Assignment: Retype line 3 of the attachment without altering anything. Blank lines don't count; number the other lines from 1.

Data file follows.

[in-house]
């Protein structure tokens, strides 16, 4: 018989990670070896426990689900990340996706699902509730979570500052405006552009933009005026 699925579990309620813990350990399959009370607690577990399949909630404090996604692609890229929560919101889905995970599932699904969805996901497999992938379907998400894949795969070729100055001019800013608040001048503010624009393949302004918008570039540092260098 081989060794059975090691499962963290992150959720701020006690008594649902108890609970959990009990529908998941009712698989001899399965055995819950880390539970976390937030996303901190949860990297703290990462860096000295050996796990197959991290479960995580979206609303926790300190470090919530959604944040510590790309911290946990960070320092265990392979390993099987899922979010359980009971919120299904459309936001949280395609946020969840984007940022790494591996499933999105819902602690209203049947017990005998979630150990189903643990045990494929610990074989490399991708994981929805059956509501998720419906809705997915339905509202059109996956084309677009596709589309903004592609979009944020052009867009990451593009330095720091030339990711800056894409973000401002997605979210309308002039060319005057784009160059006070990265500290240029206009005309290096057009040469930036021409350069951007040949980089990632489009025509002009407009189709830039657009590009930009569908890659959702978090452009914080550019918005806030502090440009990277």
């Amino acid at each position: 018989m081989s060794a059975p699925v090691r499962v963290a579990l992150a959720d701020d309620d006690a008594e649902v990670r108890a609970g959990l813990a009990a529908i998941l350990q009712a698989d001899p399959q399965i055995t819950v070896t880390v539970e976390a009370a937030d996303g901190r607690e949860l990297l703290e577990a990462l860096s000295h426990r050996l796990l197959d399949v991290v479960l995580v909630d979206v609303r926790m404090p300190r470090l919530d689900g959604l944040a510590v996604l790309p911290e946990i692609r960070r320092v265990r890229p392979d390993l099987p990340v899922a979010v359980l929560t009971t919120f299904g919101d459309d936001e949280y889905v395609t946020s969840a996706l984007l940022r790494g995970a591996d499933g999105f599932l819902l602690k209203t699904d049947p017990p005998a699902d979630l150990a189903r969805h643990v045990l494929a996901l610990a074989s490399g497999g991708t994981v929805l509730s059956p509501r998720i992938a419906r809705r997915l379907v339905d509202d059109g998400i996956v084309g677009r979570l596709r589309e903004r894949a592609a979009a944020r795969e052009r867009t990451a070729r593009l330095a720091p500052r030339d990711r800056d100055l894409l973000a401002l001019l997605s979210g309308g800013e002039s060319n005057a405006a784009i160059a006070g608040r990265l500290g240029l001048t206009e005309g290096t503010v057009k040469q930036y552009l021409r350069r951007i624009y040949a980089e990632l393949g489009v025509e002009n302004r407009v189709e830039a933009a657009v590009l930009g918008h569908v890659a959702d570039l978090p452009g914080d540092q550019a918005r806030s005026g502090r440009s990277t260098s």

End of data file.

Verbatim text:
């Amino acid at each position: 018989m081989s060794a059975p699925v090691r499962v963290a579990l992150a959720d701020d309620d006690a008594e649902v990670r108890a609970g959990l813990a009990a529908i998941l350990q009712a698989d001899p399959q399965i055995t819950v070896t880390v539970e976390a009370a937030d996303g901190r607690e949860l990297l703290e577990a990462l860096s000295h426990r050996l796990l197959d399949v991290v479960l995580v909630d979206v609303r926790m404090p300190r470090l919530d689900g959604l944040a510590v996604l790309p911290e946990i692609r960070r320092v265990r890229p392979d390993l099987p990340v899922a979010v359980l929560t009971t919120f299904g919101d459309d936001e949280y889905v395609t946020s969840a996706l984007l940022r790494g995970a591996d499933g999105f599932l819902l602690k209203t699904d049947p017990p005998a699902d979630l150990a189903r969805h643990v045990l494929a996901l610990a074989s490399g497999g991708t994981v929805l509730s059956p509501r998720i992938a419906r809705r997915l379907v339905d509202d059109g998400i996956v084309g677009r979570l596709r589309e903004r894949a592609a979009a944020r795969e052009r867009t990451a070729r593009l330095a720091p500052r030339d990711r800056d100055l894409l973000a401002l001019l997605s979210g309308g800013e002039s060319n005057a405006a784009i160059a006070g608040r990265l500290g240029l001048t206009e005309g290096t503010v057009k040469q930036y552009l021409r350069r951007i624009y040949a980089e990632l393949g489009v025509e002009n302004r407009v189709e830039a933009a657009v590009l930009g918008h569908v890659a959702d570039l978090p452009g914080d540092q550019a918005r806030s005026g502090r440009s990277t260098s």